DETAILED DESCRIPTION OF THE INVENTION

Referring now to FIG. 1, there is illustrated a block diagram of the data flow architecture system of the present invention interfaced with a model 10. Data is input and stored in the form as raw data in a database 12, the raw data being any set of variables, and some of the variables can have missing or incomplete data and even be on different time references. In this form, this raw data is difficult to use. The raw data is transformed with a transform block 14 which is controlled via user input block 16. User input block 16 allows a user to control the manner in which raw data in the database 12 is transformed. Essentially, the user input 16 allows the user to determine the various transforms that are applied to the raw data. As will be described in much more detail herein below, it is the manner in which the transformed operations are organized that constitutes a major aspect of the present invention. Once transformed, the data is then stored in a database 18 which comprises the transformed data. This transformed data then can be utilized for input to the model 10, which model 10 utilizes this data during training operations for training of the model 10 and also during run time for some operations. The model 10 can be a non-linear model such as a neural network or any type of network that can be trained on a Dataset.

Referring now to FIG. 2, there is illustrated a block diagram of a prior art conventional programming language. The data is contained in a database 22 which is comprised of two variables, a variable X1 and a variable X2. The first variable X1 is input to a transform block 24 and has a transform applied to it in the form of:

X1 =X1 +10

The output of this transform comprises the first transform and this is input to a second transform block 26. The second transform block 26 also receives the variable X2 from the database 22. The second transform block 26 is operable to provide the following transform:

X2 =X2 +X1 

The output of the first transform block 24 is also input to a third transform block 28, which third transform block 28 is operable to perform the following transform on the variable X1 :

X1 =X1 -10

The output result of transform block 26 is found in a transformed database 30 which is in the form of a table. The results of this transform are contained in a block 32 according to the following relationship:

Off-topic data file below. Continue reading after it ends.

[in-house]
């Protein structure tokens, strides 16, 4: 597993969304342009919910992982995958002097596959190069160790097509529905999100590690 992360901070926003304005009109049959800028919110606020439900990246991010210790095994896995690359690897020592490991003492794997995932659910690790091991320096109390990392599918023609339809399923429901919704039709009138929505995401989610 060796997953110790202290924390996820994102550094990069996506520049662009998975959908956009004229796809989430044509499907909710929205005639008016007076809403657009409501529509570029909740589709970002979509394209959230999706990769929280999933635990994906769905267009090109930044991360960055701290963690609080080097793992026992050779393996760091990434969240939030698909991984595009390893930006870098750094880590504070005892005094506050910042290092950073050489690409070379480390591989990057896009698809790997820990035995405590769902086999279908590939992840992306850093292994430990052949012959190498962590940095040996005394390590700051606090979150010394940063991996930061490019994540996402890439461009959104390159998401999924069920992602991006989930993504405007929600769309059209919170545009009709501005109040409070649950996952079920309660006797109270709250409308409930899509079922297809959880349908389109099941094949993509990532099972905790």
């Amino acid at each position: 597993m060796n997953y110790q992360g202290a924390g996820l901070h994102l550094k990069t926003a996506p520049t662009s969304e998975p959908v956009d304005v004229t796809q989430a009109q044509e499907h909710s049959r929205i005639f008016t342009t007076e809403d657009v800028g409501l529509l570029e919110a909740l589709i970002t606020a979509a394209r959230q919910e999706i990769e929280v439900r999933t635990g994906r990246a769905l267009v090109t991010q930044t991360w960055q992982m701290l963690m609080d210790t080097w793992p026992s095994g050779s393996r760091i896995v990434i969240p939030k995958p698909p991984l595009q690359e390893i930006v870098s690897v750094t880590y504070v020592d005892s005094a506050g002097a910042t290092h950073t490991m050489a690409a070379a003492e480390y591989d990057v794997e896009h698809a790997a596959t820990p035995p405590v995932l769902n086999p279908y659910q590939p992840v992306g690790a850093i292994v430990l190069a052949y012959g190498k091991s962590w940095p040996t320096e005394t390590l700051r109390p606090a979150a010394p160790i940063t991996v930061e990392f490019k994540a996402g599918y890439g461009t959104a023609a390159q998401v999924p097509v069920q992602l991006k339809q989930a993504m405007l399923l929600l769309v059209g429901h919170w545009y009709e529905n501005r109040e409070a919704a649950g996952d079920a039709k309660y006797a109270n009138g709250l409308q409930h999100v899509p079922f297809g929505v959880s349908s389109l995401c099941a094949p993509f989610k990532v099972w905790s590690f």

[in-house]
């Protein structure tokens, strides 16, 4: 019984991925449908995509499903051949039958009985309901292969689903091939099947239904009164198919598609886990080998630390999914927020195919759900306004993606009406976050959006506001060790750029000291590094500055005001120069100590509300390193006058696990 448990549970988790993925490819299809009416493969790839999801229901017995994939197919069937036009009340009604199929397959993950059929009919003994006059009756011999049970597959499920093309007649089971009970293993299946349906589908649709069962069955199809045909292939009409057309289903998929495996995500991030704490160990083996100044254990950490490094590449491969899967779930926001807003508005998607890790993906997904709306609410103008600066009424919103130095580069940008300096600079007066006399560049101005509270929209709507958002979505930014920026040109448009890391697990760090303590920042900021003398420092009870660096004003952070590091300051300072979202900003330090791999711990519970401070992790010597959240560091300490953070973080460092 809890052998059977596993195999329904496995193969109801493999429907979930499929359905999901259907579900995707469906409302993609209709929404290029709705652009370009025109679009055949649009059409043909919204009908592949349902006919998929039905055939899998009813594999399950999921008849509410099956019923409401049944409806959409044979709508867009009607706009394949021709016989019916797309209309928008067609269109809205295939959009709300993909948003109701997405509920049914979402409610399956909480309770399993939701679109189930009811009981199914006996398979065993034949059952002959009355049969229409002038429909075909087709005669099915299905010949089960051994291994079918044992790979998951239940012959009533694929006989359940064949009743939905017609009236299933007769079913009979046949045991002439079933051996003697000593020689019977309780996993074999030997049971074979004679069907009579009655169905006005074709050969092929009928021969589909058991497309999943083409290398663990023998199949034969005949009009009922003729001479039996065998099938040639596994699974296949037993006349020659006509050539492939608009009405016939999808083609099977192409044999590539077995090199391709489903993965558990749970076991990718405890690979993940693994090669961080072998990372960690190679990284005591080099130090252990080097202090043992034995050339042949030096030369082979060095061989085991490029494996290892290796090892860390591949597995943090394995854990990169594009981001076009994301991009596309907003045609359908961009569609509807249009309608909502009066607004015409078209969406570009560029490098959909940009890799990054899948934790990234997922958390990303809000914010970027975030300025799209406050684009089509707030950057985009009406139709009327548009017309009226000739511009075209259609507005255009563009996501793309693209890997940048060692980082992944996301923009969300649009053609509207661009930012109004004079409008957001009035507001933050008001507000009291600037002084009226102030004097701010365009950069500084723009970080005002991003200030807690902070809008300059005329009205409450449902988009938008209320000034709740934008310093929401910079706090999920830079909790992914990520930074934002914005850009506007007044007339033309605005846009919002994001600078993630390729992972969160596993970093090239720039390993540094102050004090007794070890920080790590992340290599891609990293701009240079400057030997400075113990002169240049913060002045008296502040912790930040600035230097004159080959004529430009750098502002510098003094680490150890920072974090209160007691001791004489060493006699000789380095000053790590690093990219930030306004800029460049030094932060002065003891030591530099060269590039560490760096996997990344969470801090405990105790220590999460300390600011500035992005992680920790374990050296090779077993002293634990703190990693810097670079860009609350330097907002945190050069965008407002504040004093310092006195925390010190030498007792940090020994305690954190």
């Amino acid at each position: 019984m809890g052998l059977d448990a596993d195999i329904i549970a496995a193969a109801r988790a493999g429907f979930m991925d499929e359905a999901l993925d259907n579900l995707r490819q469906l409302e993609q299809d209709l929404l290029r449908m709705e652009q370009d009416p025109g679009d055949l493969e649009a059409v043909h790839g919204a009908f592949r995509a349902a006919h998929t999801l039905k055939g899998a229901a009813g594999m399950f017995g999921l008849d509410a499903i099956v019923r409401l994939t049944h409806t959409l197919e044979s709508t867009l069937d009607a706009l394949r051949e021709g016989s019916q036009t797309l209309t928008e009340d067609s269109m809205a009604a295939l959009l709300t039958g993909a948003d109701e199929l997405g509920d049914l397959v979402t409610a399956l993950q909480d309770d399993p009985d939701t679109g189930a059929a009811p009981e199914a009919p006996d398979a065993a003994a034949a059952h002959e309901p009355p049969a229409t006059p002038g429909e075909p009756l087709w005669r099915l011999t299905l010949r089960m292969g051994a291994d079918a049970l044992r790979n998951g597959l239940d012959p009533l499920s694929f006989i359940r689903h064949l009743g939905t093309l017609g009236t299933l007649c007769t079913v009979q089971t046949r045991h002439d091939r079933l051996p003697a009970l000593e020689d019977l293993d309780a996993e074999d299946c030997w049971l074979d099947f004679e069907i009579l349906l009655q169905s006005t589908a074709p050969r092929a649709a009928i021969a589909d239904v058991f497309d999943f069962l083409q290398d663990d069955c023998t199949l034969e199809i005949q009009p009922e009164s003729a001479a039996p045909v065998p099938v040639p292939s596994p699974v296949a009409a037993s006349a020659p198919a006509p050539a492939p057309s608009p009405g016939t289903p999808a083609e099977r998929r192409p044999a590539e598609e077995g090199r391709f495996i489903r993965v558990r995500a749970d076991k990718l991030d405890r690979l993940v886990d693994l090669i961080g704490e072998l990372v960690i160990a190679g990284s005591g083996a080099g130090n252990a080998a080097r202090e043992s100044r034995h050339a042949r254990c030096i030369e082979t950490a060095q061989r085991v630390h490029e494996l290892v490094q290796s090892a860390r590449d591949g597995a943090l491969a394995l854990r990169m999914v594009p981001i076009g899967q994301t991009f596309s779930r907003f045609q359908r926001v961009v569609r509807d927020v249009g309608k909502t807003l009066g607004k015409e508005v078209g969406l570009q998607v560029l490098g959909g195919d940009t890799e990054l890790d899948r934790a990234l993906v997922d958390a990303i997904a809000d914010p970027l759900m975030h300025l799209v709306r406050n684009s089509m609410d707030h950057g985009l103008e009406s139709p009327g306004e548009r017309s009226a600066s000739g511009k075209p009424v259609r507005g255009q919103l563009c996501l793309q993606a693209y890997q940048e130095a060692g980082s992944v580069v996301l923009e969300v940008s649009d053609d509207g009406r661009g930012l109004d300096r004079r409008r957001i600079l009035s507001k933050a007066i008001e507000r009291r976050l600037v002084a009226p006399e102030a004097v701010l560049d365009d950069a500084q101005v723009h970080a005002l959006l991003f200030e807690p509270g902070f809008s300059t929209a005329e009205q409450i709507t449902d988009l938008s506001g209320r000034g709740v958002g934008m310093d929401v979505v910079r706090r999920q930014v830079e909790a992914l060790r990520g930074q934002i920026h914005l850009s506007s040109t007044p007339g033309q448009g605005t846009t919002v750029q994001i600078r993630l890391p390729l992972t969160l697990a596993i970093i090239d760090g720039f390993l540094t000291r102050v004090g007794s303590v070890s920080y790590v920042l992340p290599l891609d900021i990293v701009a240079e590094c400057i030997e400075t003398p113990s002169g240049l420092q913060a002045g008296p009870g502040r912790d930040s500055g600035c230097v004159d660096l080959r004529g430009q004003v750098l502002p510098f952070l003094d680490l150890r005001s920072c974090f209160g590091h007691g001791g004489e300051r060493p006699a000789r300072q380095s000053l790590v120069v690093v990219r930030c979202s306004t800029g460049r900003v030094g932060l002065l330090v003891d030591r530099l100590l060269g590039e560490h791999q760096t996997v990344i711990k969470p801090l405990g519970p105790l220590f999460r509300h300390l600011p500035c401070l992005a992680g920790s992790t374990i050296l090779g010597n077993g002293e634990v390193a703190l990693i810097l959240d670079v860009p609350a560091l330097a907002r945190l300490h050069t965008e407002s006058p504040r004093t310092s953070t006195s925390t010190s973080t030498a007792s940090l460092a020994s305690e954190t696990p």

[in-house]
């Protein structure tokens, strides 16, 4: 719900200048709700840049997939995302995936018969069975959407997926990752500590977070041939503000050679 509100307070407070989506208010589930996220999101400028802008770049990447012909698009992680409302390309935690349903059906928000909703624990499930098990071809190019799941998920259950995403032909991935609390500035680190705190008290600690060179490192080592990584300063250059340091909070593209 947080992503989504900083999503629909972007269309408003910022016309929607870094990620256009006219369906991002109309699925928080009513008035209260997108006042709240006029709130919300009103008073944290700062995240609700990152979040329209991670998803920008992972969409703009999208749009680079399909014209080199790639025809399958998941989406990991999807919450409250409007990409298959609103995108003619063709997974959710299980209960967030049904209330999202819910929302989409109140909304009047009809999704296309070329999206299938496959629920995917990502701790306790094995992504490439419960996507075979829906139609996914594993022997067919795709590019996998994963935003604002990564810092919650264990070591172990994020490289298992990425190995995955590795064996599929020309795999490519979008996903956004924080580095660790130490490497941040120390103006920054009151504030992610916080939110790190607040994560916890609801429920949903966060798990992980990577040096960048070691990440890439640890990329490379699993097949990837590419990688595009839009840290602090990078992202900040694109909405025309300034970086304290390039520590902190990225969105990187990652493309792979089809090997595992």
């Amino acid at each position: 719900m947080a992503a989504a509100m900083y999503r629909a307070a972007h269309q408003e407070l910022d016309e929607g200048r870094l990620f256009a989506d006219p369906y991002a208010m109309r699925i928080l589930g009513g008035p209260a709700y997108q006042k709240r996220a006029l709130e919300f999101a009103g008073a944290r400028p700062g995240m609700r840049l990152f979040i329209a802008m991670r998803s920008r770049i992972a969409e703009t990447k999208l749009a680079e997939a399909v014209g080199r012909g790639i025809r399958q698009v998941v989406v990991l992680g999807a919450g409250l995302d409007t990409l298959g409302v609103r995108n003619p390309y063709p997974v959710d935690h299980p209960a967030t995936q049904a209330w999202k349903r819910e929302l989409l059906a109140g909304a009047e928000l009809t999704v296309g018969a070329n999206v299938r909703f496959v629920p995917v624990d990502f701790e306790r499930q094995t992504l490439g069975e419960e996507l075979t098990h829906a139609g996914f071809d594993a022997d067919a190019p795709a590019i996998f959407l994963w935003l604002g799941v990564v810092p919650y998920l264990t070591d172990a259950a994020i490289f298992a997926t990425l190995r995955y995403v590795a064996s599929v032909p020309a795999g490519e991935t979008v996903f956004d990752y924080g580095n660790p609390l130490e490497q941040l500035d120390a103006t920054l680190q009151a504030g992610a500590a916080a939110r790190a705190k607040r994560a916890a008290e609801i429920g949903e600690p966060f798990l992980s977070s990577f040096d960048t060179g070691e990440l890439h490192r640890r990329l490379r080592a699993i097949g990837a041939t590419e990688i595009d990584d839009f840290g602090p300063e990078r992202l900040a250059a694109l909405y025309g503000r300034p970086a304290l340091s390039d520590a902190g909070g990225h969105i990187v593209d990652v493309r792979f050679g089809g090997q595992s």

X2 =X2 +X1 +10

The output of the third transform in transform block 28 is also contained in the transformed table in the transformed database 30. This is contained in a block 36. The result is as follows:

X1 =X1 +10-10

It can be seen that the conventional programming language data flow treats each transform as a pipe fitting in a data stream. This is very important for run time implementation in that when the third transform in block 28 is performed, it does not modify the transform in transform block 26. If it did, then the subtraction of value "10" from X1 would be reflected and the result of block 32 would be different by a value of "10".

Referring now to FIG. 3, there is illustrated a block diagram of an equation-based architecture system. The raw data is contained in a database 40 which consists of a raw data table having the variables X1 and X2 similar to the database 22. The variable X1 is input to a transform block 42 to perform the transform:

X1 =X1 +10

This is then input to a transform block 44 to subtract the value of "10" from X1 as follows:

X1 =X1 -10

The output result is stored in a transformed database 46 in a block 48. The result of the two transforms in blocks 42 and 44 would provide the result in block 48 of:

X1 =X1 +10-10

The variable X2 is input to a transform block 50 that is separate from the transform blocks 42 and 44. The transform block 50 forms the following transform on the variable X2, also utilizing the variable X1 :

X2 =X2 +X1 

However, in the equation-based architecture, the value of X1 is the value after all transforms in transform block 42 and transform block 44 have been performed. Therefore, transform block 44 will effect the relationship on the output of the transform block 50. This is stored in a block 52 in the transformed database 46 and the transformed table associated therewith. This result will be:

X2 =X2 +X1 +10-10

It can be seen that the transform block 44 altered the result in block 52 as compared to the block 32 in the programming language architecture. Therefore, whenever a user desires to, for whatever reason, redefine the value of X1 via another transform, it can effect other transforms that have dependencies thereon. Therefore, it is necessary that the entire equation-based data flow be evaluated for any change in the transforms.